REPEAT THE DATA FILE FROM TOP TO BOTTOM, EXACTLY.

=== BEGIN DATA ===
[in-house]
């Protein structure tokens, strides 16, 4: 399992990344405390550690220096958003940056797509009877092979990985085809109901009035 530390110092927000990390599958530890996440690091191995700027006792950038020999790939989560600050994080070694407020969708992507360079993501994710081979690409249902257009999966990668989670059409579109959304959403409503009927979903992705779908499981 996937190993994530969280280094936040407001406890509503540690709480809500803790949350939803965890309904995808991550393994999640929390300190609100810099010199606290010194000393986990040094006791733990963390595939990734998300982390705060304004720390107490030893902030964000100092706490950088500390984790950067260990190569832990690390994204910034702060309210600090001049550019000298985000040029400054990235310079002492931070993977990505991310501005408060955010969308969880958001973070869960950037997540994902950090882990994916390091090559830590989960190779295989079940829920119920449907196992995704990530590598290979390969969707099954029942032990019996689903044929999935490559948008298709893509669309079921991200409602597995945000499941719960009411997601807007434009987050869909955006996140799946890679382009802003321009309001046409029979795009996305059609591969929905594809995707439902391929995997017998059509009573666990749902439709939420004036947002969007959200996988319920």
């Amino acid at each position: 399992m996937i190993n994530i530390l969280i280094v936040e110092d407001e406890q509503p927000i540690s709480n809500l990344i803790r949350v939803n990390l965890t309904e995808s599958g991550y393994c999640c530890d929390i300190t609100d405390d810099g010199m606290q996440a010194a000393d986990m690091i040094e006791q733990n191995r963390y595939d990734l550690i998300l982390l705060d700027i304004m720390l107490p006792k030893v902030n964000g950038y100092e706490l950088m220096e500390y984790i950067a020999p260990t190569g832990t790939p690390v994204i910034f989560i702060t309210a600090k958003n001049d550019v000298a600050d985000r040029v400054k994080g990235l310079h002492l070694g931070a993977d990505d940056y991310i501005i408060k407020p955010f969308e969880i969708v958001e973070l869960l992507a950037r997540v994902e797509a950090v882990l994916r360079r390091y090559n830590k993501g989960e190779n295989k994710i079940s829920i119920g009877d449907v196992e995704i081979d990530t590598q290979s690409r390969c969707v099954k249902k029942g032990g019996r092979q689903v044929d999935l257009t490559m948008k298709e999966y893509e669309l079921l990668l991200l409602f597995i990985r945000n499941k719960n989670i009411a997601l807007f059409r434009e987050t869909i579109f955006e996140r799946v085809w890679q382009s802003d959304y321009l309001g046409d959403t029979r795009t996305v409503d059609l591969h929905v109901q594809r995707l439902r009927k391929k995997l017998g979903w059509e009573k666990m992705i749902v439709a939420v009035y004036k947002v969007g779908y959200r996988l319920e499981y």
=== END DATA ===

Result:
[in-house]
């Protein structure tokens, strides 16, 4: 399992990344405390550690220096958003940056797509009877092979990985085809109901009035 530390110092927000990390599958530890996440690091191995700027006792950038020999790939989560600050994080070694407020969708992507360079993501994710081979690409249902257009999966990668989670059409579109959304959403409503009927979903992705779908499981 996937190993994530969280280094936040407001406890509503540690709480809500803790949350939803965890309904995808991550393994999640929390300190609100810099010199606290010194000393986990040094006791733990963390595939990734998300982390705060304004720390107490030893902030964000100092706490950088500390984790950067260990190569832990690390994204910034702060309210600090001049550019000298985000040029400054990235310079002492931070993977990505991310501005408060955010969308969880958001973070869960950037997540994902950090882990994916390091090559830590989960190779295989079940829920119920449907196992995704990530590598290979390969969707099954029942032990019996689903044929999935490559948008298709893509669309079921991200409602597995945000499941719960009411997601807007434009987050869909955006996140799946890679382009802003321009309001046409029979795009996305059609591969929905594809995707439902391929995997017998059509009573666990749902439709939420004036947002969007959200996988319920």
């Amino acid at each position: 399992m996937i190993n994530i530390l969280i280094v936040e110092d407001e406890q509503p927000i540690s709480n809500l990344i803790r949350v939803n990390l965890t309904e995808s599958g991550y393994c999640c530890d929390i300190t609100d405390d810099g010199m606290q996440a010194a000393d986990m690091i040094e006791q733990n191995r963390y595939d990734l550690i998300l982390l705060d700027i304004m720390l107490p006792k030893v902030n964000g950038y100092e706490l950088m220096e500390y984790i950067a020999p260990t190569g832990t790939p690390v994204i910034f989560i702060t309210a600090k958003n001049d550019v000298a600050d985000r040029v400054k994080g990235l310079h002492l070694g931070a993977d990505d940056y991310i501005i408060k407020p955010f969308e969880i969708v958001e973070l869960l992507a950037r997540v994902e797509a950090v882990l994916r360079r390091y090559n830590k993501g989960e190779n295989k994710i079940s829920i119920g009877d449907v196992e995704i081979d990530t590598q290979s690409r390969c969707v099954k249902k029942g032990g019996r092979q689903v044929d999935l257009t490559m948008k298709e999966y893509e669309l079921l990668l991200l409602f597995i990985r945000n499941k719960n989670i009411a997601l807007f059409r434009e987050t869909i579109f955006e996140r799946v085809w890679q382009s802003d959304y321009l309001g046409d959403t029979r795009t996305v409503d059609l591969h929905v109901q594809r995707l439902r009927k391929k995997l017998g979903w059509e009573k666990m992705i749902v439709a939420v009035y004036k947002v969007g779908y959200r996988l319920e499981y």